Lessons from My Mother on Public Speaking

In Professional Growth by rafranzdavis0 Comments


Created with Haiku Deck, the free presentation app for iPad

My mother was and is a major source of inspiration in everything that I do. Growing up, she was the local “speaking” guru of our community. To be fair, she still is. Over the years she has coached kids to national titles, scholarships and a plethora of other awards for public speaking. Watching her work is like witnessing art as she poetically translates the words that she writes on paper into the message that she delivers. I think that all of us, myself and my siblings, have fond memories of rehearsals before performing. We did it so much that what she taught us has been forever ingrained in our memories.

I created the Haiku Deck above to share the lessons that she taught us about speaking. I’ve also included the comments below which are a part of this deck. However, when the deck is embedded, the comments are not seen. You can view it with its comments HERE.

1. Write with Purpose: Define, Engage Charge
A great public speech starts with great preparation…writing with purpose. A good speech captures the attention of an audience by grabbing them at the start, taking them on a journey and charging them with something to do…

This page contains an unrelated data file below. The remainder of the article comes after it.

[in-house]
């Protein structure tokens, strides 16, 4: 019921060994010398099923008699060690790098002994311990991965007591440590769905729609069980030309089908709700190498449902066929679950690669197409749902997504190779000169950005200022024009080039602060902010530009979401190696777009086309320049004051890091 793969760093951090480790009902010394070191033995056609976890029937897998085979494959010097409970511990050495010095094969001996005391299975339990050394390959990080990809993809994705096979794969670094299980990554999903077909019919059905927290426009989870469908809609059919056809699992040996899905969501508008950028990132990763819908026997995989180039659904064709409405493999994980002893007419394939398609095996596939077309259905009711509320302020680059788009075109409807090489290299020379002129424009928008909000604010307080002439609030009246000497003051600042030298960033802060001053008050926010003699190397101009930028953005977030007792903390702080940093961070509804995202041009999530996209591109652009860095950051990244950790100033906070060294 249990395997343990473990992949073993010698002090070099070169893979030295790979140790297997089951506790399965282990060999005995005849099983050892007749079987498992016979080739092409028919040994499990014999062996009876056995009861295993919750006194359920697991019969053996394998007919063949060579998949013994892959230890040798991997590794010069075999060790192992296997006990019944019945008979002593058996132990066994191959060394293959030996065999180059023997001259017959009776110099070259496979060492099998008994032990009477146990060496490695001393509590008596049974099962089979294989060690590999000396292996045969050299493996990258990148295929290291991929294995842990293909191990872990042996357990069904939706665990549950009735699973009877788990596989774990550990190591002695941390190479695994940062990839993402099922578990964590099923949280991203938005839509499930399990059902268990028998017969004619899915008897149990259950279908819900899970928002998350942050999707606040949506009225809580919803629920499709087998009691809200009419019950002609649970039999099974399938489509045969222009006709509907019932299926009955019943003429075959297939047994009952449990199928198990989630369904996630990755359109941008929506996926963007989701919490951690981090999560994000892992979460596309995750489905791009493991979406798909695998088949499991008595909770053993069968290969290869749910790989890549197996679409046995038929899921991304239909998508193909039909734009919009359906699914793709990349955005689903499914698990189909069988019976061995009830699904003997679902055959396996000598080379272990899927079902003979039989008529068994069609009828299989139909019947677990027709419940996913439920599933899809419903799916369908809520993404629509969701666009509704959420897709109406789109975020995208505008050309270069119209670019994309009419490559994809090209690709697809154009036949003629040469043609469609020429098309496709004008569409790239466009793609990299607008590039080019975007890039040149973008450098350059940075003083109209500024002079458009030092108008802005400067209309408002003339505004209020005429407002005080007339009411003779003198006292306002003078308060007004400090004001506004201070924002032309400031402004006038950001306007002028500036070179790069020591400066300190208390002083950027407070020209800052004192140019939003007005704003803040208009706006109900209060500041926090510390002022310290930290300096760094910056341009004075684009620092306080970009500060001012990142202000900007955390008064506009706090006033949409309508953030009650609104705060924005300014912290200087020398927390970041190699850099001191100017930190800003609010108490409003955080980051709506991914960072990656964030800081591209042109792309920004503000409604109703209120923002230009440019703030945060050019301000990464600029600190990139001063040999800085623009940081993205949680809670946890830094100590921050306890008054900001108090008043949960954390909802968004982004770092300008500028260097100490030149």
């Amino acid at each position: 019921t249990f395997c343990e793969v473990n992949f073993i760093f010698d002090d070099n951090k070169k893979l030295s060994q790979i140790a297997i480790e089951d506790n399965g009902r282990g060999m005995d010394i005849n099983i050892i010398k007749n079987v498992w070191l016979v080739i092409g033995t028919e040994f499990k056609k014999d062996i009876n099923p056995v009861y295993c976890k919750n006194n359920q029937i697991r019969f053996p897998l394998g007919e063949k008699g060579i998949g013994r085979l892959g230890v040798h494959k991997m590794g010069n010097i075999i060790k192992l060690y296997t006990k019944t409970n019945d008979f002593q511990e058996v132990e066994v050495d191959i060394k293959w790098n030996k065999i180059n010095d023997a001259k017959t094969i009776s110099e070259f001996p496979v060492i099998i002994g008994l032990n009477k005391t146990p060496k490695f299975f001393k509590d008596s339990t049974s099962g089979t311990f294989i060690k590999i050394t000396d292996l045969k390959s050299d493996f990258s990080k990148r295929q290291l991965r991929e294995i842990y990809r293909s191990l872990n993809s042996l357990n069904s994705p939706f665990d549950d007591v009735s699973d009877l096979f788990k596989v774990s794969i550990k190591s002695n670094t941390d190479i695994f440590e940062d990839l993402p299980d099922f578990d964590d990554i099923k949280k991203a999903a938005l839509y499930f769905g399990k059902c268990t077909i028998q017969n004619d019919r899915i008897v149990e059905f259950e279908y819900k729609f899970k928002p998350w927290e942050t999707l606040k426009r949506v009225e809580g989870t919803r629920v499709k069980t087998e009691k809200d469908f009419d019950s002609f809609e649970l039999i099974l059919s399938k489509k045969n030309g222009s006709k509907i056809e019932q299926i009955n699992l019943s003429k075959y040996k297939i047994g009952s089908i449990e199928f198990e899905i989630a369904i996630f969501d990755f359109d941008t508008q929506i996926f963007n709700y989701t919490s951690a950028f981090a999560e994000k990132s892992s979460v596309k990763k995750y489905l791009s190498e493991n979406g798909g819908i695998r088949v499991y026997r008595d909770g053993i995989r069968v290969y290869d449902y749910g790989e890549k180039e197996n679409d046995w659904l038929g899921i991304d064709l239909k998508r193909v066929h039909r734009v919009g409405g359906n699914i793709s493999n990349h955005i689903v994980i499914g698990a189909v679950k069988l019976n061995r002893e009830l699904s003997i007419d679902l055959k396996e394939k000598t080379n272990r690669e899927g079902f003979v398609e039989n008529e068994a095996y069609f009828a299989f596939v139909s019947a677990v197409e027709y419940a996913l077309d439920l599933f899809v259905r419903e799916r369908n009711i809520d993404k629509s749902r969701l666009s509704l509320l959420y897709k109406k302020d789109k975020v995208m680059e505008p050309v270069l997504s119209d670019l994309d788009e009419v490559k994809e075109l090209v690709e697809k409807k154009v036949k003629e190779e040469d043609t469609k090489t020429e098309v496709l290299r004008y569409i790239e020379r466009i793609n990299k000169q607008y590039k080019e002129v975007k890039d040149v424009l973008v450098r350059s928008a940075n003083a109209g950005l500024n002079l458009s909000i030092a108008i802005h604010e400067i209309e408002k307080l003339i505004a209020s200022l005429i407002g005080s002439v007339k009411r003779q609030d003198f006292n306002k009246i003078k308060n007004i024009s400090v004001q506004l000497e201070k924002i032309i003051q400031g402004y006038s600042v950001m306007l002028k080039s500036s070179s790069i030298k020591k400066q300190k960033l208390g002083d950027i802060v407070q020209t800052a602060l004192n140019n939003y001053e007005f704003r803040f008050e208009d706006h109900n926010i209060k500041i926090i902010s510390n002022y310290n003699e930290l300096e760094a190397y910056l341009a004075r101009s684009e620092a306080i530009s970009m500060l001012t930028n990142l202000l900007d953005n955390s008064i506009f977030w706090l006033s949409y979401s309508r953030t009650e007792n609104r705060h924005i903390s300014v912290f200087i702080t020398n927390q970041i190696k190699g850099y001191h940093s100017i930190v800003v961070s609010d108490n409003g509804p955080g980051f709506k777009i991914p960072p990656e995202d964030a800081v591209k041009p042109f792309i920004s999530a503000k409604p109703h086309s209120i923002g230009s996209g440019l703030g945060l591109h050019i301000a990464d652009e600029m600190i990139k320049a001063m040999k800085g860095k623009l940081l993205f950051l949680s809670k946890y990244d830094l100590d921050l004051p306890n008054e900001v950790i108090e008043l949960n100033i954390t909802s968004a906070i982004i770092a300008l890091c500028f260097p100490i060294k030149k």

2. Be Yourself, Speak from your soul.
Regardless of the nature of the public speech, the speaker must always remain true to themselves. Who you are should be evident through your words and delivery.

3. Practice to learn it. Never read from a paper.
Your public speeches should be a conversation with your audience. Know your thoughts well enough so that even if you need to look down for a second, you know where to go without hesitation.

4. Don’t be a stiff chicken. Have some personality.
Your public speeches should be a conversation with your audience. Know your thoughts well enough so that even if you need to look down for a second, you know where to go without hesitation.

5. Speak clearly. Enunciate every word.
It’s not “tha”. It’s “the”. Don’t say “A” with a short sound. Keep it long as the English language intended. Every phrase should be clearly articulated.

6. Include inflections. Speak with purposeful highs and lows.
Changing the pitch of a word when needed is key to phrasing. Those moments must be done with a purpose. No speech should be monotonous. There should be moments when vocal prowess is used to establish a mood.

7. Speak to your audience. Look them in the eyes.
My mom used to tell us to find a person in the audience to speak to. If we were being judged, make eye contact with them.

Doing this says…

I know exactly what I’m talking about!

Looking into the eyes of your audience also forms a connection between your message and their thoughts.

8. Be Confident. Act like you own the place.
When fully prepared, confidence comes easy. We practiced until we spoke in our sleep.

Even through nerves, if all else fails..

Fake it till you make it!

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